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Slipping into history

Updated: 2023-03-31 05:48 ( China Daily )
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Photos of the Jiaqu Houguan site, where Juyan hanjian slips were unearthed, taken in 1974 (pictured) and in 2019). [Photo/Courtesy of Gansu Provincial Institute of Cultural Relics and Archaeology and Juyan Site Protection Center]

Taking stock of the past

Some slips are actually contracts, recording debits and credits. According to Xiao, people often wrote the details two times on a slip, witnessed by a third person. Then they carved a symbol representing the amount of money mentioned in the contract on the slip (at that time there were different symbols denoting numbers), and cut the slip into two halves, dividing the symbol as well. The debtor and creditor each possessed a half respectively. In this way, when conflicts occurred, they could match the two parts to check the complete agreement, and the carving ensured no one could change the amount of money written in the contract.

Juyan is not the only place in Gansu where such slips have been found. The Gansu Jiandu Museum also collects a large number of slips found in other places like Xuanquanzhi, which used to be a postal station in the Han Dynasty.

According to Xiao, the slips have been preserved to this day because of the dry and unchanging climate in Gansu. "They are not easy to preserve for such a long time unless in a stable environment, either very dry or very moist," says Xiao, who also mentions that the Gansu slips are now preserved in vacuum-sealed glass tubes in the museum.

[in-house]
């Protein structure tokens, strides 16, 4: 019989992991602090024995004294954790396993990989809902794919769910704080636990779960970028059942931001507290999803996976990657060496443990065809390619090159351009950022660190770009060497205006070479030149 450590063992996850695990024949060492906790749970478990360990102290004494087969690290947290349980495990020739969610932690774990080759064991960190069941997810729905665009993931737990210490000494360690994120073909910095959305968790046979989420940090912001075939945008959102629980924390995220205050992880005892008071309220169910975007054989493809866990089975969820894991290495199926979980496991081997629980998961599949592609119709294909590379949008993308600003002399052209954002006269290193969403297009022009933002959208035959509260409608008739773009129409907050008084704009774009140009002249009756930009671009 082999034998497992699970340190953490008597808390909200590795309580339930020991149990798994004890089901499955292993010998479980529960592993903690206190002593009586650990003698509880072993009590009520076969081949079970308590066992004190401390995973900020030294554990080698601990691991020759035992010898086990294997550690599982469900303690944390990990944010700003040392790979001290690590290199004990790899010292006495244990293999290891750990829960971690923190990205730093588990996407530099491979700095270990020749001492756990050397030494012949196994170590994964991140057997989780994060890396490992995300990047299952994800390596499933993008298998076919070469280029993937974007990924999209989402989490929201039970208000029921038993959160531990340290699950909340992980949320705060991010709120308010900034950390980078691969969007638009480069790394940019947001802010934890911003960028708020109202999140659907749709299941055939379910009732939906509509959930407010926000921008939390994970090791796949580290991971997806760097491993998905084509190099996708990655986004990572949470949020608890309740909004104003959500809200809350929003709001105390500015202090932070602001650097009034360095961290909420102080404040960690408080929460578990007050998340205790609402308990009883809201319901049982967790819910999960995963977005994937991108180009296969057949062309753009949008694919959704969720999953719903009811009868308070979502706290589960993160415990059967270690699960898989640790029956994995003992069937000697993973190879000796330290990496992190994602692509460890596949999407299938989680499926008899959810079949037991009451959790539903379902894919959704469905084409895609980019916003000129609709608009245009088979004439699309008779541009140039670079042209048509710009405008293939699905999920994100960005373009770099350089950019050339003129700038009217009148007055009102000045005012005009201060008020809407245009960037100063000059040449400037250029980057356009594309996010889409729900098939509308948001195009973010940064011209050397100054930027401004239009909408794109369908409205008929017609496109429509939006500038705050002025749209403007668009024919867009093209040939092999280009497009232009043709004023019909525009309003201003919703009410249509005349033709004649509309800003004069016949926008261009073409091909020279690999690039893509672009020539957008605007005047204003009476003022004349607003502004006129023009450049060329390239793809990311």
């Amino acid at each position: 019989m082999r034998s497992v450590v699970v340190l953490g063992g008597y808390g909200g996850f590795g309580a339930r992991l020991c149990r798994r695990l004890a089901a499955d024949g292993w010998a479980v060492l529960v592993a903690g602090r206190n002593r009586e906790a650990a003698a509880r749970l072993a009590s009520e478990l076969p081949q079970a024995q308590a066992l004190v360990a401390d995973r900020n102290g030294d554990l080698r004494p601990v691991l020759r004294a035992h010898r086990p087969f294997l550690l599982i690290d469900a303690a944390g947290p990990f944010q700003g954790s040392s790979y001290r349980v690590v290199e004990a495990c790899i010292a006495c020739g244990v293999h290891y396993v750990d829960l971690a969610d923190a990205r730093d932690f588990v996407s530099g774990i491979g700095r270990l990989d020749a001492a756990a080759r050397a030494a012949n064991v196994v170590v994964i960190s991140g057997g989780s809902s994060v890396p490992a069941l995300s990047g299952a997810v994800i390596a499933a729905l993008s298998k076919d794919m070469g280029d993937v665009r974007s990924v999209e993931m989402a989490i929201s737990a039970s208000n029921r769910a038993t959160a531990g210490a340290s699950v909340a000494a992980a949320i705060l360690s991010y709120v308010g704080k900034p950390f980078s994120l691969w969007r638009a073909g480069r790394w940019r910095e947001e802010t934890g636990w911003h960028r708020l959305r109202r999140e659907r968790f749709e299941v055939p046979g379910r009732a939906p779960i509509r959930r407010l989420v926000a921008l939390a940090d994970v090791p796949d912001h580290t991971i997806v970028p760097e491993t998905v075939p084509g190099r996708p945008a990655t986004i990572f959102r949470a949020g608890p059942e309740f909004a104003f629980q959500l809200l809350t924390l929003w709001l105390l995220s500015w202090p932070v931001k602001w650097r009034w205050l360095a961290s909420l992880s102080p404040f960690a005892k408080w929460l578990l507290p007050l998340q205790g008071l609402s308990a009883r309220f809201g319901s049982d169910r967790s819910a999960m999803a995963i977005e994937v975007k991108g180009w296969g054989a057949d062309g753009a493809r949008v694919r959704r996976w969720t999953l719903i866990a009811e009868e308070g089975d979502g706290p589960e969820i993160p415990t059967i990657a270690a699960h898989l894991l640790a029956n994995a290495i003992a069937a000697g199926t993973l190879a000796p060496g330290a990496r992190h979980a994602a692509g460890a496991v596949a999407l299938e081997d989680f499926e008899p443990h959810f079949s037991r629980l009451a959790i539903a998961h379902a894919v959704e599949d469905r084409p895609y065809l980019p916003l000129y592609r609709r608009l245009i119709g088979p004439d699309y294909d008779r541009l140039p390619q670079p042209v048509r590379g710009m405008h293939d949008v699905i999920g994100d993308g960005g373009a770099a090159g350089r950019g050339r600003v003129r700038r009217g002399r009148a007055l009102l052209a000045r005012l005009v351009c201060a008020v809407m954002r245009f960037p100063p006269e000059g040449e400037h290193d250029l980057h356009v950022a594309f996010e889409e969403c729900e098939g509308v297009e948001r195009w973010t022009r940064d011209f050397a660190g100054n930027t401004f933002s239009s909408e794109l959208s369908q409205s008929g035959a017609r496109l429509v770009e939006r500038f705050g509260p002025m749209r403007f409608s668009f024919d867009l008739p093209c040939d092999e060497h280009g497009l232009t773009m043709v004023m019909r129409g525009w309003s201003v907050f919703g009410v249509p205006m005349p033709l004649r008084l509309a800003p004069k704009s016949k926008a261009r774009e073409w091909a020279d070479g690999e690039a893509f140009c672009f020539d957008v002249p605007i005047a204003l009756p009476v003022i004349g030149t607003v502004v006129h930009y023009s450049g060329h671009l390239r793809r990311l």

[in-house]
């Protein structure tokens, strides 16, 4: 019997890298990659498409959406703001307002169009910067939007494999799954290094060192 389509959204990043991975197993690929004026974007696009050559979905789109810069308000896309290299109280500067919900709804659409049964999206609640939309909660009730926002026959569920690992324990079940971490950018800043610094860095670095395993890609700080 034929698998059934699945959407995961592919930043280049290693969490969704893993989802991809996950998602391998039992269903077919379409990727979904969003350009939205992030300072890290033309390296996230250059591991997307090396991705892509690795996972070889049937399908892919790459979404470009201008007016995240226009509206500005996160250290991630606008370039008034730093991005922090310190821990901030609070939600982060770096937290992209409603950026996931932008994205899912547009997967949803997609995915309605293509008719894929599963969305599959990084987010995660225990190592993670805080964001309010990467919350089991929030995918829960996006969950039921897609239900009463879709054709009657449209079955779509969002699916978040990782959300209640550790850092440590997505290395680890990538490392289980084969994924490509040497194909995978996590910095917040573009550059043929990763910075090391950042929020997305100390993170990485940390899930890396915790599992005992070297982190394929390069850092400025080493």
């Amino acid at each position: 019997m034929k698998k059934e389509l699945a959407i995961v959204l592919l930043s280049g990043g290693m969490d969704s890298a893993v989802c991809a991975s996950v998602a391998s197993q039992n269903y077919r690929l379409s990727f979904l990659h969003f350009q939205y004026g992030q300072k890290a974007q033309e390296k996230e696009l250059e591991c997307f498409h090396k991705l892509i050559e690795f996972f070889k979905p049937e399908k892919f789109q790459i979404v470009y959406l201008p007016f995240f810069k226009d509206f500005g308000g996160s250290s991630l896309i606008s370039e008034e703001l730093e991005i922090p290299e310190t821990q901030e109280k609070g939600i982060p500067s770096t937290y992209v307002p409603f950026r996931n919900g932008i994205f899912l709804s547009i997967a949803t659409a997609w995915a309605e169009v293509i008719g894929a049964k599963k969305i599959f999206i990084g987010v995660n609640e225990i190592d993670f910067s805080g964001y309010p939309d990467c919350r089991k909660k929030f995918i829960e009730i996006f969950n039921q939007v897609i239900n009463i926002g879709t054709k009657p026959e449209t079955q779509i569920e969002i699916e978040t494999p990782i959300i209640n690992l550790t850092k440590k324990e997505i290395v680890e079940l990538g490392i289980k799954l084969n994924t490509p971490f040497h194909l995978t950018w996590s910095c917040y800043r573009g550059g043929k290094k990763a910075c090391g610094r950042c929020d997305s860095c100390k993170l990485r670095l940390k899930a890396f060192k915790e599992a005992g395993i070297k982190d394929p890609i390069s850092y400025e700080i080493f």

Chinese philologists Wang Guowei and Luo Zhenyu published Liusha Zhuijian (Fallen Slips Buried in the Flowing Sands) in 1914, a book on the wooden slips found by British explorer Marc Aurel Stein in Northwest China. Since then, bamboo and wooden slips have become an increasing object of focus for Chinese and international scholars.

Juyan slips have been regarded as one of the four great discoveries in ancient literature of the early 20th century in China. Study on Juyan slips has been carried out for decades.

"At first, scholars focused on categorizing them, taking photos of them and identifying the words on them. Later, a document management perspective was introduced to study them, which focused on the nature and function of the slips," Xiao says. "In recent years, studies on the calligraphy of the slips, and the evolution of Chinese characters in them have also been popular."

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